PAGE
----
How super-low interest rates are ruining the economy

Super-low interest rates are not helping Britain’s economy recover, says Merryn Somerset Webb. They’re holding it back.


Central bankers may not like low interest rates, but they don't want to be the one to burst the bubble

Regular readers will know that this is the time of year when I get back from holiday and head for the Edinburgh Festival. There I sit through a large number of shows, some good, some utterly awful, and wait for somebody on some stage or the other to say something interesting I can tell you about.

This year I got lucky. I didn't have to wait long at all. The first show on my list was a collaborative theatre project by Theatre Uncut. It contained various rants against capitalism, austerity, bankers and the bank bailouts of the financial crisis (all standard festival themes since 2009).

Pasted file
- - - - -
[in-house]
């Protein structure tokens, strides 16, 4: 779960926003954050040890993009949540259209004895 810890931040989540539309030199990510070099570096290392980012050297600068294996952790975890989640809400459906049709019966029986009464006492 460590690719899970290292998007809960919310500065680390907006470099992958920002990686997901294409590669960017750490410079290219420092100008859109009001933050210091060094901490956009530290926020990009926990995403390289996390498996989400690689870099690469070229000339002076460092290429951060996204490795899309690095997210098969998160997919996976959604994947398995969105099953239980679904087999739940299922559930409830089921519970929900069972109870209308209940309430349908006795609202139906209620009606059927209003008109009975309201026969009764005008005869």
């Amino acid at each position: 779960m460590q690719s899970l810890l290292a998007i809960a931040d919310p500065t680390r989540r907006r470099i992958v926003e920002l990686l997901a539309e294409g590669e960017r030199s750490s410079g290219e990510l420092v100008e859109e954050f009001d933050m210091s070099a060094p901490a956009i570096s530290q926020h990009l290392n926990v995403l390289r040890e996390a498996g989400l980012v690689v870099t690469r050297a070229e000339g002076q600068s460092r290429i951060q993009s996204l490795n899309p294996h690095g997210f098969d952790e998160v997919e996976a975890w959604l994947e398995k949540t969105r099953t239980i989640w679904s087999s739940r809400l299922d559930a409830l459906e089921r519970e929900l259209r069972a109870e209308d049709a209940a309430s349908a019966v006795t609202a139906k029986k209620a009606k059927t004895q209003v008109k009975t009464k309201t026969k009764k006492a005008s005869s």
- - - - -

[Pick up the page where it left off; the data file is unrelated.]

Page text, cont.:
One of the actresses pointed out that the public went along with the bailouts and quantitative easing for one simple reason: they were told that "something worse, not better, would happen if they didn't".

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And they knew too little of global finance even to begin to argue with that. Today, something similar is happening with interest rates. In the UK, the bank rate has now been 0.5% since 2009.

And it looks like it will stay there for a good while longer. The argument for keeping rates at their lowest level for at least 300 years (it's probably a lot longer than that, but the data before that is a bit iffy) is a simple one: if they are raised before we are sure that the economy is growing at a reasonable clip, it could all go horribly wrong something worse, not better, will happen.